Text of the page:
Why are twenty-eight pages of Congress’s report on the attacks still classified?
On the bottom floor of the United States Capitol’s new underground visitors’ center, there is a secure room where the House Intelligence Committee maintains highly classified files. One of those files is titled “Finding, Discussion and Narrative Regarding Certain Sensitive National Security Matters.” It is twenty-eight pages long. In 2002, the Administration of George W. Bush excised those pages from the report of the Joint Congressional Inquiry into the 9/11 attacks. President Bush said then that publication of that section of the report would damage American intelligence operations, revealing “sources and methods that would make it harder for us to win the war on terror.”
“There’s nothing in it about national security,” Walter Jones, a Republican congressman from North Carolina who has read the missing pages, contends. “It’s about the Bush Administration and its relationship with the Saudis.” Stephen Lynch, a Massachusetts Democrat, told me that the document is “stunning in its clarity,” and that it offers direct evidence of complicity on the part of certain Saudi individuals and entities in Al Qaeda’s attack on America. “Those twenty-eight pages tell a story that has been completely removed from the 9/11 Report,” Lynch maintains. Another congressman who has read the document said that the evidence of Saudi government support for the 9/11 hijacking is “very disturbing,” and that “the real question is whether it was sanctioned at the royal-family level or beneath that, and whether these leads were followed through.” Now, in a rare example of bipartisanship, Jones and Lynch have co-sponsored a resolution requesting that the Obama Administration declassify the pages.
The Saudis have also publicly demanded that the material be released. “Twenty-eight blanked-out pages are being used by some to malign our country and our people,” Prince Bandar bin Sultan, who was the Saudi Ambassador to the United States at the time of the 9/11 attacks, has declared. “Saudi Arabia has nothing to hide. We can deal with questions in public, but we cannot respond to blank pages.”
The effort to declassify the document comes at a time when a lawsuit, brought ten years ago on behalf of the victims of the attacks and their families, along with the insurers who paid out claims, is advancing through the American court system. The suit targets Saudi charities, banks, and individuals. In 2005, the government of Saudi Arabia was dismissed from the suit on the ground of sovereign immunity, but in July the U.S. Supreme Court reinstated the Kingdom as a defendant. The plaintiffs believe that the withheld twenty-eight pages will support their allegation that the 9/11 hijackers received direct assistance from Saudi government officials in the United States. According to representatives of the families of 9/11 victims, President Obama has twice promised to release the material but so far has failed to do so. “The redaction of the twenty-eight pages has become a coverup by two Presidents, and coverup implies complicity,” Sharon Premoli, who is co-chair of 9/11 Families United for Justice Against Terrorism, said. “The families and survivors have the right to know the whole truth about the brutal murder of three thousand loved ones and the injuries of thousands more.”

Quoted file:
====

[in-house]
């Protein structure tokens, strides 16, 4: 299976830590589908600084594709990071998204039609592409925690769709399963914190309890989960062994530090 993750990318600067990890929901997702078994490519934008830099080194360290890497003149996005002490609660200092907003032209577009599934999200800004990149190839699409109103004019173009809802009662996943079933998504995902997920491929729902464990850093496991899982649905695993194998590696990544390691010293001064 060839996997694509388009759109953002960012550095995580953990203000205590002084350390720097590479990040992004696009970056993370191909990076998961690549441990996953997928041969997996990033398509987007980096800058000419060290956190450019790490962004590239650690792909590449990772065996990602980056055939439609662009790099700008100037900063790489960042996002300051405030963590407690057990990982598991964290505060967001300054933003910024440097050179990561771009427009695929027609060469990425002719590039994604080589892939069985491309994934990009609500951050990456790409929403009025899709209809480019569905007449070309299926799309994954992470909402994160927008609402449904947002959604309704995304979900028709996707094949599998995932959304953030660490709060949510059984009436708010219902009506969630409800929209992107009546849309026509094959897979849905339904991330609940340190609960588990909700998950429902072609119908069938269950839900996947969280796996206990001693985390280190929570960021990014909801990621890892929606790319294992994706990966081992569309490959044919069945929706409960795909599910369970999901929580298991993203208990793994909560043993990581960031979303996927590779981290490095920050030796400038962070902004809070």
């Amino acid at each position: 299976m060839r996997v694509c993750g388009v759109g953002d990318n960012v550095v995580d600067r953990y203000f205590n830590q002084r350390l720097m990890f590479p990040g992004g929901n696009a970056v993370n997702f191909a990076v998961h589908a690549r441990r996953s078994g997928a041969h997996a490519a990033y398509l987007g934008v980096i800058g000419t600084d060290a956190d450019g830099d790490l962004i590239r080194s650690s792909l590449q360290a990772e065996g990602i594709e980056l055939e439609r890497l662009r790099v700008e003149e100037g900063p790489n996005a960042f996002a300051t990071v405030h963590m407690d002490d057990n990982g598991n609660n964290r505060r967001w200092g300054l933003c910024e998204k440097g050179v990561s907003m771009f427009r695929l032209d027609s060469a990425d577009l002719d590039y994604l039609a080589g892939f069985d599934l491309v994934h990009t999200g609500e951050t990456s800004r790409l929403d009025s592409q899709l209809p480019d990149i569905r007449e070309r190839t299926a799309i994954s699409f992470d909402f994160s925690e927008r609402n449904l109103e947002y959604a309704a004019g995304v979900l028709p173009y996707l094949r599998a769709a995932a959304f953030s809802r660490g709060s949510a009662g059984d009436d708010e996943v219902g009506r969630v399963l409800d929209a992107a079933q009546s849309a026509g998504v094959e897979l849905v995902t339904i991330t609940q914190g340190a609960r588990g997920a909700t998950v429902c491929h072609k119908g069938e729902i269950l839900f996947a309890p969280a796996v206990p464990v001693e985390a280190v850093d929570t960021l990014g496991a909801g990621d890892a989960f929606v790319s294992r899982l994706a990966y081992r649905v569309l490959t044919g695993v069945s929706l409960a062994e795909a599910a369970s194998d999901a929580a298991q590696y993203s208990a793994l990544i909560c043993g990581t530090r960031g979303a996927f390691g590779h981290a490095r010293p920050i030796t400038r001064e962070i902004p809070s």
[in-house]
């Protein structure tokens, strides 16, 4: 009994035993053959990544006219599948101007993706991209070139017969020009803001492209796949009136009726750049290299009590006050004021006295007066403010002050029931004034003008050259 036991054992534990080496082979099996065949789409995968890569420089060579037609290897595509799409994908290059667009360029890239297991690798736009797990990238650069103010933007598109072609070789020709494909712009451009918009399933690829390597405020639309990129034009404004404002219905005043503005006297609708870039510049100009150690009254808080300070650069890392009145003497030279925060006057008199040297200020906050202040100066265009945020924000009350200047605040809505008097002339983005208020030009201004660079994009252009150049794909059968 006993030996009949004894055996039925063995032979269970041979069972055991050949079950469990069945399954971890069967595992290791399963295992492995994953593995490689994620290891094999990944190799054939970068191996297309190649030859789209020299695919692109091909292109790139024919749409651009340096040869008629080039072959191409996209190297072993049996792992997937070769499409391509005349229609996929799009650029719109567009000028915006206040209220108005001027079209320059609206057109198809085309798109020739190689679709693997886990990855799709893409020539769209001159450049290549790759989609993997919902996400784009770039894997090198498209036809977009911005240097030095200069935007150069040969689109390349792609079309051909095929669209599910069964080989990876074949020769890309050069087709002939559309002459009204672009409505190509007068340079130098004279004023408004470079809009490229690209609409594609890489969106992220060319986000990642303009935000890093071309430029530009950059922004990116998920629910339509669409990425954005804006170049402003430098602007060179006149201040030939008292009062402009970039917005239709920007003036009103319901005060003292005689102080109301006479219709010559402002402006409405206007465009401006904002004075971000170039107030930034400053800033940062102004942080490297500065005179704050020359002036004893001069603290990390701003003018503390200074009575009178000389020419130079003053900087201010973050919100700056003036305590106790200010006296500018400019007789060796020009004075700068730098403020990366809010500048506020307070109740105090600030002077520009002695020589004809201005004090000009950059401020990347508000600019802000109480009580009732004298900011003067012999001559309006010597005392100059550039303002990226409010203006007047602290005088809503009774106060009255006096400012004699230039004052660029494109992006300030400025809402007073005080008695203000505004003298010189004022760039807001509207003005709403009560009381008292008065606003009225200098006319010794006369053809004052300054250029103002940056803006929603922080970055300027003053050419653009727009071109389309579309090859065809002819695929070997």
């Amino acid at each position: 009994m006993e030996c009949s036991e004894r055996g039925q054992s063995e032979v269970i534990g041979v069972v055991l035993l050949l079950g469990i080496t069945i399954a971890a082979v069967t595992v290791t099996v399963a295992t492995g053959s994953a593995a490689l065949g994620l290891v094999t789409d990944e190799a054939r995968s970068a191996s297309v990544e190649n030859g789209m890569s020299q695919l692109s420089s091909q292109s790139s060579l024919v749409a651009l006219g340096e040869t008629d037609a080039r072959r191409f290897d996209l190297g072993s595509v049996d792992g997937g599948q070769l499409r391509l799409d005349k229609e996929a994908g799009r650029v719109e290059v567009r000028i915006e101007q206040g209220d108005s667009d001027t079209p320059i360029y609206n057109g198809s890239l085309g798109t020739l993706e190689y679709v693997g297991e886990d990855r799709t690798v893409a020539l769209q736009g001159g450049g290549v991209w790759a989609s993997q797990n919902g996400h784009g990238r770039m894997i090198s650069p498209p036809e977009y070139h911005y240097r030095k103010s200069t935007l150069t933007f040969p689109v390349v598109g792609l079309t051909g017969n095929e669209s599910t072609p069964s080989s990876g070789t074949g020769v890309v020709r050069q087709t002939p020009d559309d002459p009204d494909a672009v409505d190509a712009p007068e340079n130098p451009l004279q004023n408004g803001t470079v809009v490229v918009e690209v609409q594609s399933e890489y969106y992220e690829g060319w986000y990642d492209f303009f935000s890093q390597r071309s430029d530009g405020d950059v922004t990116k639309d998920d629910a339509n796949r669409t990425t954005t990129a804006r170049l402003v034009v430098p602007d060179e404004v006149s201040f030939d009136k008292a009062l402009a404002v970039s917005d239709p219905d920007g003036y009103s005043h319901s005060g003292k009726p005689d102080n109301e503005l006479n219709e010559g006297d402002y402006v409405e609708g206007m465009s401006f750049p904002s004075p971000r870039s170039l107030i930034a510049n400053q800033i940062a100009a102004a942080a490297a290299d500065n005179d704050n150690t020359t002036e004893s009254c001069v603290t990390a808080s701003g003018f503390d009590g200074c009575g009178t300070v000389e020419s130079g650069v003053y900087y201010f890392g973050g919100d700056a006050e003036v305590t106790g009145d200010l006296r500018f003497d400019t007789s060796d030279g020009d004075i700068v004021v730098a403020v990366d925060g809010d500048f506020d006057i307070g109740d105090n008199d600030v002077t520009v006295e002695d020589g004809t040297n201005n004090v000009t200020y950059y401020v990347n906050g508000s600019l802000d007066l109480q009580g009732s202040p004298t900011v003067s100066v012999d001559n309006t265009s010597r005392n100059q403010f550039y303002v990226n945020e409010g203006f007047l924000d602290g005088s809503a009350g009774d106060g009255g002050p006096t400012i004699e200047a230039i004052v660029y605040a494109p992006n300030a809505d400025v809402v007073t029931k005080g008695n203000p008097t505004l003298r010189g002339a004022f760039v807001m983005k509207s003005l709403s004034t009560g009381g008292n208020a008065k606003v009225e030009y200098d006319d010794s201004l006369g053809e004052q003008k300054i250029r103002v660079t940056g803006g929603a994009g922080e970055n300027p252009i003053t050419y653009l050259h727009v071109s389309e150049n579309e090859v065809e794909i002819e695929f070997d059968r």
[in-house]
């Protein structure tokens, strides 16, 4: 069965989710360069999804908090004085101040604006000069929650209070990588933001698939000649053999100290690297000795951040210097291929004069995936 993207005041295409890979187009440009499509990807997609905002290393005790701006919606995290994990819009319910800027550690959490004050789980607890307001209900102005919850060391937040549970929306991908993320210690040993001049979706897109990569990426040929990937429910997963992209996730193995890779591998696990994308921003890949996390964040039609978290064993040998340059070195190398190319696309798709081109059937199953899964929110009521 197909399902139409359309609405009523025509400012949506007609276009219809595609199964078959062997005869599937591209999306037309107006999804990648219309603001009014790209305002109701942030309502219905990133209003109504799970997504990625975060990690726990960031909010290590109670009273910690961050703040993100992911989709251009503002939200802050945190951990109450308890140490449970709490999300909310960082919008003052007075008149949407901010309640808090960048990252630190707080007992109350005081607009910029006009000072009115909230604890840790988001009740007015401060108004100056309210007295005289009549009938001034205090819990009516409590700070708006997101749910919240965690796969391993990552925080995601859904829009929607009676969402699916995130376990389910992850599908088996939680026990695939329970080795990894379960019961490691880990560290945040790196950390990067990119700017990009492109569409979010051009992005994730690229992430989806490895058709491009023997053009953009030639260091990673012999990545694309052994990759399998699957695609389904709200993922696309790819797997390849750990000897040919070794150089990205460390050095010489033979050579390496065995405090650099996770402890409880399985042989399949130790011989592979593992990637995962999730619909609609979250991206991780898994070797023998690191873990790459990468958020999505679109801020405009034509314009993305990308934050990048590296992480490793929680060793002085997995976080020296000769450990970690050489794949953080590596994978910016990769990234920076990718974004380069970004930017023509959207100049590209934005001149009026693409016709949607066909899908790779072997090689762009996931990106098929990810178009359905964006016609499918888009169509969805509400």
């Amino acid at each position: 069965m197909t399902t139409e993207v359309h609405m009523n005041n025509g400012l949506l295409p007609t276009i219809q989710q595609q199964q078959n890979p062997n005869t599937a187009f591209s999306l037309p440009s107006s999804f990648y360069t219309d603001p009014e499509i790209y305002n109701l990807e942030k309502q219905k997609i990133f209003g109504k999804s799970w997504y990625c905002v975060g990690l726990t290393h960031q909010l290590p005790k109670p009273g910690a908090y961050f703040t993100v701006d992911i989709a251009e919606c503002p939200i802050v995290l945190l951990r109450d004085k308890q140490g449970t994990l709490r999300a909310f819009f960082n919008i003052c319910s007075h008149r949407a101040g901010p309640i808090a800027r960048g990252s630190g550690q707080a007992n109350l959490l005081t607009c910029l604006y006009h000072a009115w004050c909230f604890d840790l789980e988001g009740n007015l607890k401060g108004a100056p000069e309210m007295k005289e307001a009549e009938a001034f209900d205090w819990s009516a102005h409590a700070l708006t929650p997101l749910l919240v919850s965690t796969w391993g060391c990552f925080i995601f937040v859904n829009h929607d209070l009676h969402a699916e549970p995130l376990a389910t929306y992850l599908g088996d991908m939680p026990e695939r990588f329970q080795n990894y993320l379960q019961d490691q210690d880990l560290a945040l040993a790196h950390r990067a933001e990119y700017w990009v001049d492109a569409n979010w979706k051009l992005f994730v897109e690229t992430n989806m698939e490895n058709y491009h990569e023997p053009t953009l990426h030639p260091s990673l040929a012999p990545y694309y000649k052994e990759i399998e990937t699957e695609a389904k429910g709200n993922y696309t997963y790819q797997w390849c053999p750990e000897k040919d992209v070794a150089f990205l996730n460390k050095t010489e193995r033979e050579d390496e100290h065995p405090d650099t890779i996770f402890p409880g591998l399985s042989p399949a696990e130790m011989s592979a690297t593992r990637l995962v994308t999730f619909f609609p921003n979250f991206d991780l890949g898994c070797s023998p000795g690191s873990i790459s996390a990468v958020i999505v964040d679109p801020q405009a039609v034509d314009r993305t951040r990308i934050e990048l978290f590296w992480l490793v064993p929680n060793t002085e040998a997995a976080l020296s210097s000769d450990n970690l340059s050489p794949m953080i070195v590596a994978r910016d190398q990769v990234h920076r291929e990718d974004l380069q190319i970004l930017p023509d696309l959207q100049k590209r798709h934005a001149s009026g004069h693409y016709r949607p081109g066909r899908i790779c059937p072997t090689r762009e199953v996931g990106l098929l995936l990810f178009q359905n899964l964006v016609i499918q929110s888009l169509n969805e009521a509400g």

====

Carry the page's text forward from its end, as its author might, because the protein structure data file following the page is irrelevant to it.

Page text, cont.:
Those advocating declassification present a powerful and oftentimes emotional argument, but others offer compelling reasons that the document should remain buried under the Capitol. Immediately after the Joint Congressional Inquiry finished its report, in late 2002, the National Commission on Terrorist Attacks Upon the United States—better known as the 9/11 Commission—began its work, under the leadership of Thomas Kean, the former governor of New Jersey, and Lee Hamilton, a former congressman from Indiana. The questions raised by the twenty-eight pages were an important part of the commission’s agenda; indeed, its director, Philip Zelikow, hired staffers who had worked for the Joint Inquiry on that very section to follow up on the material. According to Zelikow, what they found does not substantiate the arguments made by the Joint Inquiry and by the 9/11 families in the lawsuit against the Saudis. He characterized the twenty-eight pages as “an agglomeration of preliminary, unvetted reports” concerning Saudi involvement. “They were wild accusations that needed to be checked out,” he said.
Zelikow and his staff were ultimately unable to prove any official Saudi complicity in the attacks. A former staff member of the 9/11 Commission who is intimately familiar with the material in the twenty-eight pages recommends against their declassification, warning that the release of inflammatory and speculative information could “ramp up passions” and damage U.S.-Saudi relations.
Stephen Lynch agrees that the twenty-eight pages were buried in order to preserve the U.S. relationship with Saudi Arabia. “Part of the reason it was classified was the fact that it would create a visceral response,” he told me. “There would be a backlash.” But, thirteen years later, is that still a reason to keep the document a secret?
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The theory behind the lawsuit against the Saudis goes back to the 1991 Gulf War. The presence of American troops in Saudi Arabia was a shattering event in the country’s history, calling into question the ancient bargain between the royal family and the Wahhabi clerics, whose blessing allows the Saud family to rule. In 1992, a group of the country’s most prominent religious leaders issued the Memorandum of Advice, which implicitly threatened a clerical coup. The royal family, shaken by the threat to its rule, accommodated most of the clerics’ demands, giving them more control over Saudi society. One of their directives called for the creation of a Ministry of Islamic Affairs, which would be given offices in Saudi embassies and consulates. As the journalist Philip Shenon writes, citing John Lehman, the former Secretary of the Navy and a 9/11 commissioner, “it was well-known in intelligence circles that the Islamic affairs office functioned as the Saudis’ ‘fifth column’ in support of Muslim extremists.”